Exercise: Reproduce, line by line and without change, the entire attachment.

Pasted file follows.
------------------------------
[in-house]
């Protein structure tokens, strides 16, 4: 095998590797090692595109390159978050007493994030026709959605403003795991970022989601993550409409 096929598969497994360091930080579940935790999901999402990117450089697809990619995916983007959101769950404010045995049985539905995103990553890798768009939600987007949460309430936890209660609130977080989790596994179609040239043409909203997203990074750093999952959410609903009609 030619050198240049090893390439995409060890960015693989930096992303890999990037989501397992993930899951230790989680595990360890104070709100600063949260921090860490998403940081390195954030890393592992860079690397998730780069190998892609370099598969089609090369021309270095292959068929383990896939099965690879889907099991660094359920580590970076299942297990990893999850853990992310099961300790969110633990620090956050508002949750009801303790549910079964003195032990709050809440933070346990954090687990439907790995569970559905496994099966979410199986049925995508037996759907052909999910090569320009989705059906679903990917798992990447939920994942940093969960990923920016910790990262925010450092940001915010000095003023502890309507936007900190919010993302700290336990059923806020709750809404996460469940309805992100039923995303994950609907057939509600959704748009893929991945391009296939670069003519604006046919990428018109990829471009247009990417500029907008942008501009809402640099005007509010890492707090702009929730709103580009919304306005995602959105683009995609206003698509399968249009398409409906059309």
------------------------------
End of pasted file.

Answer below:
[in-house]
């Protein structure tokens, strides 16, 4: 095998590797090692595109390159978050007493994030026709959605403003795991970022989601993550409409 096929598969497994360091930080579940935790999901999402990117450089697809990619995916983007959101769950404010045995049985539905995103990553890798768009939600987007949460309430936890209660609130977080989790596994179609040239043409909203997203990074750093999952959410609903009609 030619050198240049090893390439995409060890960015693989930096992303890999990037989501397992993930899951230790989680595990360890104070709100600063949260921090860490998403940081390195954030890393592992860079690397998730780069190998892609370099598969089609090369021309270095292959068929383990896939099965690879889907099991660094359920580590970076299942297990990893999850853990992310099961300790969110633990620090956050508002949750009801303790549910079964003195032990709050809440933070346990954090687990439907790995569970559905496994099966979410199986049925995508037996759907052909999910090569320009989705059906679903990917798992990447939920994942940093969960990923920016910790990262925010450092940001915010000095003023502890309507936007900190919010993302700290336990059923806020709750809404996460469940309805992100039923995303994950609907057939509600959704748009893929991945391009296939670069003519604006046919990428018109990829471009247009990417500029907008942008501009809402640099005007509010890492707090702009929730709103580009919304306005995602959105683009995609206003698509399968249009398409409906059309």